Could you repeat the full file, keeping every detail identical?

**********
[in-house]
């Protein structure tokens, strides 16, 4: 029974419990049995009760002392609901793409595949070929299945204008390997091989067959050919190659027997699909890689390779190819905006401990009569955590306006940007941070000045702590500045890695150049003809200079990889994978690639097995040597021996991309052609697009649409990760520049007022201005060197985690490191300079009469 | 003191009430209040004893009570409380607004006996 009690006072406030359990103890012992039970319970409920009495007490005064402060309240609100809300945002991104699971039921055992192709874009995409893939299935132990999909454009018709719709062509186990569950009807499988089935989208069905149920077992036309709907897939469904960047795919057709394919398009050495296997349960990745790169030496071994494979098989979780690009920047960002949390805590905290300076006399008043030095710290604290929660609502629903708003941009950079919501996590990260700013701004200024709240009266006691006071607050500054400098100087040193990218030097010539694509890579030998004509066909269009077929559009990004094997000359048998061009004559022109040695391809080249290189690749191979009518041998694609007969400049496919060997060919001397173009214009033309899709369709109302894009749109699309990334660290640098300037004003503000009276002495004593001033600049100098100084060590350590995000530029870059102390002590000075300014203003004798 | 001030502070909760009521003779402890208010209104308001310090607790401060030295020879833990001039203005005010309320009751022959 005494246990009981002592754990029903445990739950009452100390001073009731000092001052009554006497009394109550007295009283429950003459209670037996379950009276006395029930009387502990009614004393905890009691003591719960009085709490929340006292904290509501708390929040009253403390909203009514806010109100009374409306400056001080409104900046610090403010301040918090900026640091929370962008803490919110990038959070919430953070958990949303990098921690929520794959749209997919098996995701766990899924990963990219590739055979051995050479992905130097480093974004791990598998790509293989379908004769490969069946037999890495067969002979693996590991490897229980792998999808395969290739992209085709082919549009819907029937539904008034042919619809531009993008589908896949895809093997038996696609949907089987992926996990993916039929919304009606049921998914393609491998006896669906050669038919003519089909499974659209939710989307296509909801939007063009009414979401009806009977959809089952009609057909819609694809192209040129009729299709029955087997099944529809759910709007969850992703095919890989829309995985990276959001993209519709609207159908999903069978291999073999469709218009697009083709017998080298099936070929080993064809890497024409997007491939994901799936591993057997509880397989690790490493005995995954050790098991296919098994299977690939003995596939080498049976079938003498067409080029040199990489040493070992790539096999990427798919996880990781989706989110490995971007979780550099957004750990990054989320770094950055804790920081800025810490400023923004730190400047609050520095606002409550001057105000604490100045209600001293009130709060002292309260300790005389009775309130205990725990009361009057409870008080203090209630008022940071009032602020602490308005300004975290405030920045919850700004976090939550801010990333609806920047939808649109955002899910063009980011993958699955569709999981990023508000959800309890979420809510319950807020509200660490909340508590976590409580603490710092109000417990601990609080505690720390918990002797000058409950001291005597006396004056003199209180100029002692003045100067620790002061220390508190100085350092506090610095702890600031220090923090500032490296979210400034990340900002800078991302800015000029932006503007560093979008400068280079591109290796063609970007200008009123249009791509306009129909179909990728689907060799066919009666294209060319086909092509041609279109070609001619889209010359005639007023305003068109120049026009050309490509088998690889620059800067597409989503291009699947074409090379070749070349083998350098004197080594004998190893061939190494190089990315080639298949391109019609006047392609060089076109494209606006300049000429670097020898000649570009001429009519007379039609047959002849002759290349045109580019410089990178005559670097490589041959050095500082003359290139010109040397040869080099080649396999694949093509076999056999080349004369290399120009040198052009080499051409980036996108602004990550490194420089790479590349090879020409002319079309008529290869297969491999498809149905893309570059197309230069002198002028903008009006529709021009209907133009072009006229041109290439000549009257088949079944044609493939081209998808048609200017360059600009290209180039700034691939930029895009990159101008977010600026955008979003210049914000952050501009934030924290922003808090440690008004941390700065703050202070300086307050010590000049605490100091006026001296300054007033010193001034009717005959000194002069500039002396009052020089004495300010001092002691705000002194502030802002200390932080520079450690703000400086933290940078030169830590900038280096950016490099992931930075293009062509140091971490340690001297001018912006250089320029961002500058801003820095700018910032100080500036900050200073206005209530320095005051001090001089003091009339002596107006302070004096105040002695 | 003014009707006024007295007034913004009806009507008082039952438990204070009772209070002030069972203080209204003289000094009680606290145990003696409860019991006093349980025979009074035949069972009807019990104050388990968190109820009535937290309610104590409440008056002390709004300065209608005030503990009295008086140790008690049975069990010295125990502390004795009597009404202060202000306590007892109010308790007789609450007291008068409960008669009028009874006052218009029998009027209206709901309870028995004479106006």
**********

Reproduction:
[in-house]
């Protein structure tokens, strides 16, 4: 029974419990049995009760002392609901793409595949070929299945204008390997091989067959050919190659027997699909890689390779190819905006401990009569955590306006940007941070000045702590500045890695150049003809200079990889994978690639097995040597021996991309052609697009649409990760520049007022201005060197985690490191300079009469 | 003191009430209040004893009570409380607004006996 009690006072406030359990103890012992039970319970409920009495007490005064402060309240609100809300945002991104699971039921055992192709874009995409893939299935132990999909454009018709719709062509186990569950009807499988089935989208069905149920077992036309709907897939469904960047795919057709394919398009050495296997349960990745790169030496071994494979098989979780690009920047960002949390805590905290300076006399008043030095710290604290929660609502629903708003941009950079919501996590990260700013701004200024709240009266006691006071607050500054400098100087040193990218030097010539694509890579030998004509066909269009077929559009990004094997000359048998061009004559022109040695391809080249290189690749191979009518041998694609007969400049496919060997060919001397173009214009033309899709369709109302894009749109699309990334660290640098300037004003503000009276002495004593001033600049100098100084060590350590995000530029870059102390002590000075300014203003004798 | 001030502070909760009521003779402890208010209104308001310090607790401060030295020879833990001039203005005010309320009751022959 005494246990009981002592754990029903445990739950009452100390001073009731000092001052009554006497009394109550007295009283429950003459209670037996379950009276006395029930009387502990009614004393905890009691003591719960009085709490929340006292904290509501708390929040009253403390909203009514806010109100009374409306400056001080409104900046610090403010301040918090900026640091929370962008803490919110990038959070919430953070958990949303990098921690929520794959749209997919098996995701766990899924990963990219590739055979051995050479992905130097480093974004791990598998790509293989379908004769490969069946037999890495067969002979693996590991490897229980792998999808395969290739992209085709082919549009819907029937539904008034042919619809531009993008589908896949895809093997038996696609949907089987992926996990993916039929919304009606049921998914393609491998006896669906050669038919003519089909499974659209939710989307296509909801939007063009009414979401009806009977959809089952009609057909819609694809192209040129009729299709029955087997099944529809759910709007969850992703095919890989829309995985990276959001993209519709609207159908999903069978291999073999469709218009697009083709017998080298099936070929080993064809890497024409997007491939994901799936591993057997509880397989690790490493005995995954050790098991296919098994299977690939003995596939080498049976079938003498067409080029040199990489040493070992790539096999990427798919996880990781989706989110490995971007979780550099957004750990990054989320770094950055804790920081800025810490400023923004730190400047609050520095606002409550001057105000604490100045209600001293009130709060002292309260300790005389009775309130205990725990009361009057409870008080203090209630008022940071009032602020602490308005300004975290405030920045919850700004976090939550801010990333609806920047939808649109955002899910063009980011993958699955569709999981990023508000959800309890979420809510319950807020509200660490909340508590976590409580603490710092109000417990601990609080505690720390918990002797000058409950001291005597006396004056003199209180100029002692003045100067620790002061220390508190100085350092506090610095702890600031220090923090500032490296979210400034990340900002800078991302800015000029932006503007560093979008400068280079591109290796063609970007200008009123249009791509306009129909179909990728689907060799066919009666294209060319086909092509041609279109070609001619889209010359005639007023305003068109120049026009050309490509088998690889620059800067597409989503291009699947074409090379070749070349083998350098004197080594004998190893061939190494190089990315080639298949391109019609006047392609060089076109494209606006300049000429670097020898000649570009001429009519007379039609047959002849002759290349045109580019410089990178005559670097490589041959050095500082003359290139010109040397040869080099080649396999694949093509076999056999080349004369290399120009040198052009080499051409980036996108602004990550490194420089790479590349090879020409002319079309008529290869297969491999498809149905893309570059197309230069002198002028903008009006529709021009209907133009072009006229041109290439000549009257088949079944044609493939081209998808048609200017360059600009290209180039700034691939930029895009990159101008977010600026955008979003210049914000952050501009934030924290922003808090440690008004941390700065703050202070300086307050010590000049605490100091006026001296300054007033010193001034009717005959000194002069500039002396009052020089004495300010001092002691705000002194502030802002200390932080520079450690703000400086933290940078030169830590900038280096950016490099992931930075293009062509140091971490340690001297001018912006250089320029961002500058801003820095700018910032100080500036900050200073206005209530320095005051001090001089003091009339002596107006302070004096105040002695 | 003014009707006024007295007034913004009806009507008082039952438990204070009772209070002030069972203080209204003289000094009680606290145990003696409860019991006093349980025979009074035949069972009807019990104050388990968190109820009535937290309610104590409440008056002390709004300065209608005030503990009295008086140790008690049975069990010295125990502390004795009597009404202060202000306590007892109010308790007789609450007291008068409960008669009028009874006052218009029998009027209206709901309870028995004479106006």